Post-Divorce Modifications of Spartanburg Family Court Orders
When a divorce is finalized, the family court judge issues a final divorce decree and a final judgment or court order governing issues such as child custody and visitation, child support, alimony and the division of property. The word “final” means just that, and these orders are not meant to be changed unless one party appeals. There are, however, times when circumstances change that make it necessary or appropriate to seek a modification of a domestic relations court order. In these situations, it is possible to go back to court and ask the judge to modify the divorce decree. Here we’ll look at some of the reasons typically used to justify modification of a court order.
Changed Circumstances that May Justify Post-Divorce Modification in South Carolina
Since custody, visitation and support were decided by court order, it is necessary to go to court if you want to get an order changed. If your former spouse objects to the modification, there will need to be a hearing, at which point the burden is on the ex-spouse seeking the change to prove a substantial change in circumstances now justifies a modification.
Changed circumstances that may justify increasing or decreasing child support or alimony include:
- An increase or decrease in the income of the paying spouse, including job loss
- An increase or decrease in the income of the receiving spouse
- Change in receiving spouse’s need for continuing alimony
- A change in the needs of the child for child support
Common reasons for seeking a modification of custody or visitation include:
- Drug/alcohol abuse or other criminal activity that poses a danger to the child
- Change in a parent’s work schedule that inhibits that parent’s ability to care for the child
- Parent seeking to relocate out of state or a significant distance away from current residence
- Noncustodial parent completes treatment or otherwise removes condition which prevented joint custody or visitation from being initially granted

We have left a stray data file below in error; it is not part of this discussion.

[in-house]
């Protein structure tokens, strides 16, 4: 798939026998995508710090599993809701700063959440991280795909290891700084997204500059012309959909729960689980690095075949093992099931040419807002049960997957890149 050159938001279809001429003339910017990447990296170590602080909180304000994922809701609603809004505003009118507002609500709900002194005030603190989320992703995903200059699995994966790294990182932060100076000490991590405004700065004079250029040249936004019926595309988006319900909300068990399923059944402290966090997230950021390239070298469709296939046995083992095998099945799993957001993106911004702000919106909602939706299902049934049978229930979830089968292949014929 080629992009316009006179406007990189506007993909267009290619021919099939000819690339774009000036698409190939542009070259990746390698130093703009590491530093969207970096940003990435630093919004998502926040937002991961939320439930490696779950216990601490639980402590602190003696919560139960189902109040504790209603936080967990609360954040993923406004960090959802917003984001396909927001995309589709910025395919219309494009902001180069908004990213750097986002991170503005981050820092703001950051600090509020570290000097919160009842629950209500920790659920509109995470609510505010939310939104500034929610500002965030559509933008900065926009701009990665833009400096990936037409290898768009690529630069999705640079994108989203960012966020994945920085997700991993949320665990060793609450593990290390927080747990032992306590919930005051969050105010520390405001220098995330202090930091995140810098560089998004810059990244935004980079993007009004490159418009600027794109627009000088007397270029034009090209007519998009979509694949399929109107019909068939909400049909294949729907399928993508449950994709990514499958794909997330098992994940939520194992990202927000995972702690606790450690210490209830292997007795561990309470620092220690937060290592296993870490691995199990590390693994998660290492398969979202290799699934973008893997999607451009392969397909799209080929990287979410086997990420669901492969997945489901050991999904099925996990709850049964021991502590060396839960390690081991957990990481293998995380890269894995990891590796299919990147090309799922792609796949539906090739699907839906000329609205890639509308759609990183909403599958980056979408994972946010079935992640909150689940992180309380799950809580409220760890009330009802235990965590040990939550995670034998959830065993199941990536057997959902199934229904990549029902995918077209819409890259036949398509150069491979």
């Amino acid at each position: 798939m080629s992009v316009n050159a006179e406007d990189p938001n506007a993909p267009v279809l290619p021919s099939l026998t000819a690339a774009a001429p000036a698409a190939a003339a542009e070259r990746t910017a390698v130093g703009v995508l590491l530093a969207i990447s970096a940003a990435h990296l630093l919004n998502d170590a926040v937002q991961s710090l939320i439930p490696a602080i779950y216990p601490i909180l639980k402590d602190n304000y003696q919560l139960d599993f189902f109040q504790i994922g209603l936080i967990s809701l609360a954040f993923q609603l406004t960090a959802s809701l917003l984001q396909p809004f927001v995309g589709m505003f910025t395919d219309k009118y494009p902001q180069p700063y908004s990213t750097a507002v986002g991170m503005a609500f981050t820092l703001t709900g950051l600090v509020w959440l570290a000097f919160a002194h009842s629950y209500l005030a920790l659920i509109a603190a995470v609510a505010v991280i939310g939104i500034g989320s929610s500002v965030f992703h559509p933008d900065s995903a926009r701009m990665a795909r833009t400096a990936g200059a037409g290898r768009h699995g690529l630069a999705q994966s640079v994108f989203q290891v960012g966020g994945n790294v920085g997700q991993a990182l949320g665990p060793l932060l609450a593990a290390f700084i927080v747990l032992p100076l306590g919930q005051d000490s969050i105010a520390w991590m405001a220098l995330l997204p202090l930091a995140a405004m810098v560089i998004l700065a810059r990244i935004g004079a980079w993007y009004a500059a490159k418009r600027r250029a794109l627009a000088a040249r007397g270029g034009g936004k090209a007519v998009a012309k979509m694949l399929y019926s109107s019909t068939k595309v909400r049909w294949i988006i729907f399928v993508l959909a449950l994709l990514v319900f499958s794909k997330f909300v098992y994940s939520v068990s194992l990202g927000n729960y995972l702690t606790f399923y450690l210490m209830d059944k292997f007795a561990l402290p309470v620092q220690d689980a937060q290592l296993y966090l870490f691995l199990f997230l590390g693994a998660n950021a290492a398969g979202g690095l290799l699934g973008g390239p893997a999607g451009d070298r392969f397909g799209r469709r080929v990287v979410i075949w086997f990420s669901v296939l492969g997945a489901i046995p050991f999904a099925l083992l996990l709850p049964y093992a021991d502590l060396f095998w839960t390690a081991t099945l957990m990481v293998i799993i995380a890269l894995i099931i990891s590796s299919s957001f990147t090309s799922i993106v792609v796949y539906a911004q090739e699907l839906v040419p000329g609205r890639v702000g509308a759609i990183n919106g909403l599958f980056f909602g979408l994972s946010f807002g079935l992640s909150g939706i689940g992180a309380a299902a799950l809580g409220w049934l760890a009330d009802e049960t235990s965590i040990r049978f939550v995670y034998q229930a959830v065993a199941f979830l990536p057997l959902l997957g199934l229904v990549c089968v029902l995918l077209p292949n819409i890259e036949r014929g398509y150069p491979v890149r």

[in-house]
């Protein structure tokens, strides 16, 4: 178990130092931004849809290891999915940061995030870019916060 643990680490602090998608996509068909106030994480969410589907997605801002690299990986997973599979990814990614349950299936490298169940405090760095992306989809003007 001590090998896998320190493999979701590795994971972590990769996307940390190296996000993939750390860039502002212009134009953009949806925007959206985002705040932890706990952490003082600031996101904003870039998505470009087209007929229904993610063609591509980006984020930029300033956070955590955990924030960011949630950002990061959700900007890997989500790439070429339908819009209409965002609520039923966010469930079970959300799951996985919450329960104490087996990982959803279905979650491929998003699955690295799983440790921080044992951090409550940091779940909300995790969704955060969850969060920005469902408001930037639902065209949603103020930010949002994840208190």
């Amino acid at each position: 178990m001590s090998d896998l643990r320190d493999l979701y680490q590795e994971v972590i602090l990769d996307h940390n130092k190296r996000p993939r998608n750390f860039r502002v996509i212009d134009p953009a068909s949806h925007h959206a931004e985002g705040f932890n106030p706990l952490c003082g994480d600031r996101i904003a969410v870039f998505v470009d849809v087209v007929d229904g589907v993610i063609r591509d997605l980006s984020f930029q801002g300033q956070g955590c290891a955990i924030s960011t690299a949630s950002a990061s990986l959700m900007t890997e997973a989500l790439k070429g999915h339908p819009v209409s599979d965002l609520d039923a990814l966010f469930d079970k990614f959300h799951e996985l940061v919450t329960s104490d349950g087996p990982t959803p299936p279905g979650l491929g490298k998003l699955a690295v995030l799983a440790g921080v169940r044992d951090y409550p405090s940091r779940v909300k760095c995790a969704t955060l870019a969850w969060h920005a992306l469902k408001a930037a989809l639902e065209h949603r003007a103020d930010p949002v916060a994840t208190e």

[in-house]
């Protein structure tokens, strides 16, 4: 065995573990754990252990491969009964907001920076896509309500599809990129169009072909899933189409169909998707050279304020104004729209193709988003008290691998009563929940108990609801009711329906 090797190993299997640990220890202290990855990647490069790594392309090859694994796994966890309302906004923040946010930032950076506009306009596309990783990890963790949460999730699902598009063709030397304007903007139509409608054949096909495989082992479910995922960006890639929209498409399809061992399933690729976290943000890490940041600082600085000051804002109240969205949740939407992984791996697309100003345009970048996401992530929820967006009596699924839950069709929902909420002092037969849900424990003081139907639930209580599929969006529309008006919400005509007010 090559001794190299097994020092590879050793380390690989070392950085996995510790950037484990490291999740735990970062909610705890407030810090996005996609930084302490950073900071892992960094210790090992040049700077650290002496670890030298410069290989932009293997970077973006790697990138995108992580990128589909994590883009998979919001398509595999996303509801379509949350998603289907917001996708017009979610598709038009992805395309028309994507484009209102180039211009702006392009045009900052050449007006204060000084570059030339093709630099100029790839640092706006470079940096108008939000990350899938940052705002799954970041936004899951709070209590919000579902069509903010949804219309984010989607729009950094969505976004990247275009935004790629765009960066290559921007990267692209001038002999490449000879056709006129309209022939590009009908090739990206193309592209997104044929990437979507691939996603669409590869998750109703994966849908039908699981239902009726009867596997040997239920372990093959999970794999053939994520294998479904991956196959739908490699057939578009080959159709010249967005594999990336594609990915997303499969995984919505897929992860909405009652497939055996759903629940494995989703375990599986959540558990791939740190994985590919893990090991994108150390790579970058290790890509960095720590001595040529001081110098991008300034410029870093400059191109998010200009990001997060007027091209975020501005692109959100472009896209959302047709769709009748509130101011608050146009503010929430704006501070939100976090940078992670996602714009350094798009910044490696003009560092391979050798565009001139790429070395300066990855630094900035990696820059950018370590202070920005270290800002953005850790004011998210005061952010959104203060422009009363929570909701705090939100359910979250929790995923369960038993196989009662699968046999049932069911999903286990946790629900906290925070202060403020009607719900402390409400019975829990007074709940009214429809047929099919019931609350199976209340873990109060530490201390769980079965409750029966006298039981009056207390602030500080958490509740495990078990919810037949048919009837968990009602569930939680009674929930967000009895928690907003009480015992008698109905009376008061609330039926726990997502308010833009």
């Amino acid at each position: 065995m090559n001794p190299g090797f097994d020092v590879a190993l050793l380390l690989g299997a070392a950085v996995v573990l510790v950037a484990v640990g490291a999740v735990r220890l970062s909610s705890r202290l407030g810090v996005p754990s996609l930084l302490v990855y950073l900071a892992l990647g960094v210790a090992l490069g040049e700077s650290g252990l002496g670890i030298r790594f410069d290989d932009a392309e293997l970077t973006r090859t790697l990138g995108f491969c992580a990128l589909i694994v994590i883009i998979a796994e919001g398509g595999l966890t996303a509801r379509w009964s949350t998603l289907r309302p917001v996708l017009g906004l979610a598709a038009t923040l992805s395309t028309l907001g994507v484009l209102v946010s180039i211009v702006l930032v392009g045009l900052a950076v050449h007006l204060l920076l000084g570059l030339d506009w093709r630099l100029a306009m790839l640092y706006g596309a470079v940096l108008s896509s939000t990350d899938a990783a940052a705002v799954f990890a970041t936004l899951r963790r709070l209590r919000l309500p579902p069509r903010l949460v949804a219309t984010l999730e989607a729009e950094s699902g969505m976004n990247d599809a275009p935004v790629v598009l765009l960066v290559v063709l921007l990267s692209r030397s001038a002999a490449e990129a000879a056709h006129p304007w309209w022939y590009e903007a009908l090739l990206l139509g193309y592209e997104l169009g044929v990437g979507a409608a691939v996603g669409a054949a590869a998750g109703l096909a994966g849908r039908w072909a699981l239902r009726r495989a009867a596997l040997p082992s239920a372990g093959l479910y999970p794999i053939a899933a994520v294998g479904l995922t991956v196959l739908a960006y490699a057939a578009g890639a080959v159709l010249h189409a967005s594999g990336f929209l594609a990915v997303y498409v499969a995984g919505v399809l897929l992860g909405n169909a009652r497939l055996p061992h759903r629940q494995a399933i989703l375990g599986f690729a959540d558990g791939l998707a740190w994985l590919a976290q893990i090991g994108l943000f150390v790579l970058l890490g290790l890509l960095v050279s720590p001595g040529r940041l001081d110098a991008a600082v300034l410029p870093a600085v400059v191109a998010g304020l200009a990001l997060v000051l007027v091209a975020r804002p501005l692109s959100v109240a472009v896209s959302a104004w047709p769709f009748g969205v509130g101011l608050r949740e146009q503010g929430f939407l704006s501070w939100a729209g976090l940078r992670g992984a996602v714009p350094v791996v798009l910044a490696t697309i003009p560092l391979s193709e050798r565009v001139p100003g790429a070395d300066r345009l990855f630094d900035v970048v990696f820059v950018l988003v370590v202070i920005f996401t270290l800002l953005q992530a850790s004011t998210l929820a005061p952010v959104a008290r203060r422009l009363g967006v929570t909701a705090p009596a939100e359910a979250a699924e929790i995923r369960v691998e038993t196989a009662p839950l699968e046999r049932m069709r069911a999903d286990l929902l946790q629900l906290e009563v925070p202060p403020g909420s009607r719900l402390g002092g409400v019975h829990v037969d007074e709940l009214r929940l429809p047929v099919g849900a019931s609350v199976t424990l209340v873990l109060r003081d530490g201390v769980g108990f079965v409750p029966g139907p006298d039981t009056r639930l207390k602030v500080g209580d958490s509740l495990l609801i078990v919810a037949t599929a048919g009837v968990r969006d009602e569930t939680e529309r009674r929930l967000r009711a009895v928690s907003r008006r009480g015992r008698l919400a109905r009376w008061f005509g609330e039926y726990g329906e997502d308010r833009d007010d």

The division of marital property is generally not modifiable post-divorce. Similarly, a waiver of alimony is not modifiable after the divorce or separation is finalized, although if alimony was awarded in the divorce or separation, the amount may be modifiable.
Termination of Alimony on Retirement
When a former spouse who is paying alimony retires, this may seem like an appropriate time to seek a termination of alimony or at least a reduction in the amount which must be paid. South Carolina law recognizes that a modification of alimony may be appropriate when a paying ex-spouse retires. A modification or termination of alimony is not automatic upon retirement, however. Instead, the court will look at the following factors when deciding a action for post-divorce modification of alimony due to retirement:
- Whether retirement was contemplated when alimony was awarded
- The age of the supporting spouse
- The health of the supporting spouse
- Whether the retirement is mandatory or voluntary
- Whether retirement would result in a decrease in the supporting spouse’s income
- Any other factors the court sees fit
Help is Available in South Carolina Post-Divorce Modification Proceedings
Whether you are seeking a modification or challenging a proposed modification sought by your ex, you will need to be represented by knowledgeable and experienced family law attorneys who are familiar with the process of modification of divorce decrees in South Carolina. Lawyers at Cate & Brough Law Firm can help you work with your former spouse to reach agreement on a proposed modification that works for both parties, and if an agreement cannot be worked out, we can represent you in court through the modification motion and hearing process. For help with a post-divorce modification in Spartanburg and surrounding areas, contact Cate & Brough Law Firm for advice and assistance from a team of dedicated and experienced South Carolina family law attorneys.